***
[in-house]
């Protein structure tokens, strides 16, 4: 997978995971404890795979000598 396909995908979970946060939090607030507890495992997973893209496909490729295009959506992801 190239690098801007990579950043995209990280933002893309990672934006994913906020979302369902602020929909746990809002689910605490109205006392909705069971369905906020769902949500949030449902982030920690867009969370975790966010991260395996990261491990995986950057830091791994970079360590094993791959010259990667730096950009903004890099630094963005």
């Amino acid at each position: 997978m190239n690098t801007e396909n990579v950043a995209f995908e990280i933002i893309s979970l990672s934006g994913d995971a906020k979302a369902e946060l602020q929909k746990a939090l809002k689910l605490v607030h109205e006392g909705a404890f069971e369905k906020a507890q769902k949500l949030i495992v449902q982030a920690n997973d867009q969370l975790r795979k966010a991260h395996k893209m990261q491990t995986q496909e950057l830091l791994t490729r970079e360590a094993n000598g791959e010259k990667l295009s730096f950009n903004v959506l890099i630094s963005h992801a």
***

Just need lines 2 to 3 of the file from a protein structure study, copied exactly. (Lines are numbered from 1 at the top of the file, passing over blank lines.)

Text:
């Protein structure tokens, strides 16, 4: 997978995971404890795979000598 396909995908979970946060939090607030507890495992997973893209496909490729295009959506992801 190239690098801007990579950043995209990280933002893309990672934006994913906020979302369902602020929909746990809002689910605490109205006392909705069971369905906020769902949500949030449902982030920690867009969370975790966010991260395996990261491990995986950057830091791994970079360590094993791959010259990667730096950009903004890099630094963005």
């Amino acid at each position: 997978m190239n690098t801007e396909n990579v950043a995209f995908e990280i933002i893309s979970l990672s934006g994913d995971a906020k979302a369902e946060l602020q929909k746990a939090l809002k689910l605490v607030h109205e006392g909705a404890f069971e369905k906020a507890q769902k949500l949030i495992v449902q982030a920690n997973d867009q969370l975790r795979k966010a991260h395996k893209m990261q491990t995986q496909e950057l830091l791994t490729r970079e360590a094993n000598g791959e010259k990667l295009s730096f950009n903004v959506l890099i630094s963005h992801a």